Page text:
Helen Fairchild passed away on January 18, 1918 There are a couple different explanations of why Helen died, some reports said it was from chloroform anesthesia, others suggest the surgery went wrong, but overall people came to the consensus that it was over exposure to the chlorine.
It is believed that because of exposure to Mustard gas and the anesthesia, that Helen died in her early years. Helen was in a casualty clearing area near the end of her time as a nurse. Here, there were nightly bombings and an undocumented report was found from one of these nights, in which Helen gave her gas mask to a soldier. After being as the casualty clearing area, she returned back to base hospital where she got tonsillitis in November of 1918.
Helen’s stomach pain came back after her experience with being exposed to the mustard gas and tonsillitis. Steadily it came back until getting worse November 1917 before she left for France and around Christmas she was able to have a Barium meal X-Ray done. After Christmas she was throwing up her food and had found she had a large gastric ulcer obstructing her pylorus. The pylorus is what connects the stomach to the small intestine. Late, Helen then had surgery to remove the ulcer on January 13, 1918. She was recovering fairly well at the time but later becoming jaundiced 3 days after her surgery. Some sources say that she fell into a coma, but 5 days after her surgery she died. Her cause of death was from liver failure and the autopsy noted that it was because of overuse of chlorine in her system. Helen was in a lot of pain the day she died, and had no desire to be touched. A letter was sent home January 24, 1918 to inform the family that Helen died of atrophy (wasting away) of the liver. Helen Fairchild’s grave can be found in LeTreport to Somme American Military Cemetery, Bony, France.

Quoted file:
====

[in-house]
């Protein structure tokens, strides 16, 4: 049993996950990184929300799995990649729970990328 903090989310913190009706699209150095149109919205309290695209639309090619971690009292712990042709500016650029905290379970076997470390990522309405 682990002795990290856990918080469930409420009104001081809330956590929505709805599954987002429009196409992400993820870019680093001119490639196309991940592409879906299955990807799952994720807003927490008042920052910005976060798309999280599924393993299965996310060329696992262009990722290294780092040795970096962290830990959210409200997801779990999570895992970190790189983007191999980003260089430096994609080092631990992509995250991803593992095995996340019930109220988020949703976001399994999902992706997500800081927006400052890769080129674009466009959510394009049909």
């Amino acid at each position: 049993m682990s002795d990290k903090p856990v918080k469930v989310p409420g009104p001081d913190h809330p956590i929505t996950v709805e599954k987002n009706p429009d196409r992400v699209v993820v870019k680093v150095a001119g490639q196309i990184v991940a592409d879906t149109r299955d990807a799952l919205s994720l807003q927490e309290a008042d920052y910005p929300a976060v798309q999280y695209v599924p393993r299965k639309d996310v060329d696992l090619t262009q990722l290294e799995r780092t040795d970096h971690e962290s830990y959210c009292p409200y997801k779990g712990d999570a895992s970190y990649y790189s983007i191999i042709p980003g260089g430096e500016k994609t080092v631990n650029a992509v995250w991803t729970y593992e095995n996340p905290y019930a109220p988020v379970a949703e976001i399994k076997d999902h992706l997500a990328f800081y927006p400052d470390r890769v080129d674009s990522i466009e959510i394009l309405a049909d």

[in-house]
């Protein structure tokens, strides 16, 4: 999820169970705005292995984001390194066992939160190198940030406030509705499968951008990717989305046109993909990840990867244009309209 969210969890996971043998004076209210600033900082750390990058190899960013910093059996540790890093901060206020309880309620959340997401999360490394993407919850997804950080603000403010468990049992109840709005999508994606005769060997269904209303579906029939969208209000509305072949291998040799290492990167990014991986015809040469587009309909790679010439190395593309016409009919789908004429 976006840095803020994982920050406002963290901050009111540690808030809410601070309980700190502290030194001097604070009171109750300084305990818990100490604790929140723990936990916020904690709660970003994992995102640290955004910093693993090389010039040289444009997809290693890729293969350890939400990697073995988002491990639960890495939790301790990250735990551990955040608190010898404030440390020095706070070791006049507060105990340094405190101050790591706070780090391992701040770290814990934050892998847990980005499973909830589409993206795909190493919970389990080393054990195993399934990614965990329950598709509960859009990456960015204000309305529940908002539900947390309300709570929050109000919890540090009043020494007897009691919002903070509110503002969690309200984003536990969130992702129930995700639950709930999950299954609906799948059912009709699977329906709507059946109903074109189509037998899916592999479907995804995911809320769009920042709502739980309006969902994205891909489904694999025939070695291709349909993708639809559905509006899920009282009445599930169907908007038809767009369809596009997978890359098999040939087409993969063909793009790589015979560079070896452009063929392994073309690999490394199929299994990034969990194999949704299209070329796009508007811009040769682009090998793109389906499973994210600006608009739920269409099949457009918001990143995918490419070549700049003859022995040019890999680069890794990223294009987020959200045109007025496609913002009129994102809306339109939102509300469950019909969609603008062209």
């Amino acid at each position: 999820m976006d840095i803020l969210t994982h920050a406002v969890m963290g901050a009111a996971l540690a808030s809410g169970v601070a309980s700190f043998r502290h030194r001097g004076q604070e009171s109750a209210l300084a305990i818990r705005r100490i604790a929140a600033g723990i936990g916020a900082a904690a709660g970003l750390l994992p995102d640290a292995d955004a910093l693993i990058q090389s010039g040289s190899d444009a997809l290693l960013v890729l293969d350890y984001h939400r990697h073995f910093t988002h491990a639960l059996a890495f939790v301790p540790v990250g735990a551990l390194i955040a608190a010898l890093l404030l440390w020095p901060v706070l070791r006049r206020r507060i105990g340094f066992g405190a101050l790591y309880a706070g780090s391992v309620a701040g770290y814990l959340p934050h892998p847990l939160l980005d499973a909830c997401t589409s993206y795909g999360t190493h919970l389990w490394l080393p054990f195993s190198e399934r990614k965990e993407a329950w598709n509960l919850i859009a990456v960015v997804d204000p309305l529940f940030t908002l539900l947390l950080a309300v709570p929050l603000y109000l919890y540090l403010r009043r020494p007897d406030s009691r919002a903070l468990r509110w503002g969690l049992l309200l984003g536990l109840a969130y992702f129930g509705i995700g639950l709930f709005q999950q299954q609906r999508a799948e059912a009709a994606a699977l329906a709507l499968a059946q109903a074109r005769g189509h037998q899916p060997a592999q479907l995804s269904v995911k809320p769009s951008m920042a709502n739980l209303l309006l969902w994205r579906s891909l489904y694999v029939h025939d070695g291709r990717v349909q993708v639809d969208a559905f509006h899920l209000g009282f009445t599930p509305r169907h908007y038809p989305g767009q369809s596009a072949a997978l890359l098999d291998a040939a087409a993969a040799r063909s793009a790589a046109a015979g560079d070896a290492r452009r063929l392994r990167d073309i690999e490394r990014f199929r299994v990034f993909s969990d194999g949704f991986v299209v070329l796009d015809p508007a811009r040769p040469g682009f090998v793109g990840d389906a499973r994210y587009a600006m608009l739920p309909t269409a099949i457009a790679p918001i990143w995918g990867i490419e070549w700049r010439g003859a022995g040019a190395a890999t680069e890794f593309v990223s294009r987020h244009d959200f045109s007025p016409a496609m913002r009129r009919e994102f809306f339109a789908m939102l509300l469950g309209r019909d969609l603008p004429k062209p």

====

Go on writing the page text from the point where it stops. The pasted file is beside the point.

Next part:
Picture during Helen’s funeral. Retrieved from https://www.kansasww1.org/nurse-helen-fairchild/
Picture of Helen Fairchild’s grave marker. Retrieved from: https://www.kansasww1.org/nurse-helen-fairchild/
- “Helen Fairchild, White Deer Valley's Own” http://www.unioncountyhistoricalsociety.org/Accounts/Oct2017/8.pdf
- “My Aunt, My Hero.” http://www.gwpda.org/medical/MaMh/MyAunt.htm
- Petiprin, Alice. “Helen Fairchild, Reflection in Nursing.” www.nursing-theory.org/famous-nurses/Helen-Fairchild.php.
- AAHN. “Helen Fairchild.” www.aahn.org/fairchild.
- U.S. Department of Health & Human Services. “CDC | Facts About Sulfur Mustard.” emergency.cdc.gov/agent/sulfurmustard/basics/facts.asp.
- Foulkes, C. H. ’Gas!’?: The Story of the Special Brigade. http://search.ebscohost.com.ezproxy.uvu.edu/login.aspx?direct=true&db=nlebk&AN=434887&site=eds-live
- Shea, Neil. This Explosion Was the Biggest Blast Before Atomic Bombs. https://news.nationalgeographic.com/2017/06/biggest-blast-before-atomic-bombs-messines-world-war/
- Electricpulp.com. (n.d.). Helen Fairchild, RN (1885-1914), Witness to the Horrors of Poison Gas During WWI. https://www.workingnurse.com/articles/Helen-Fairchild-RN-1885-1914-Witness-to-the-Horrors-of-Poison-Gas-During-WWI
- Rote, N. F. (n.d.). Nurse Helen Fairchild: WWI 1917-1918 by Nelle Fairchild Hefty Rote on Ground Zero Books, Ltd. https://www.groundzerobooksltd.com/pages/books/43968/nelle-fairchild-hefty-rote/nurse-helen-fairchild-wwi-1917-1918
- Simkin, J. (n.d.). https://spartacus-educational.com/Wfairchild.htm
- “World War 1: A Comprehensive Overview of the Great War” https://www.historyonthenet.com/world-war-1-comprehensive-overview-great-war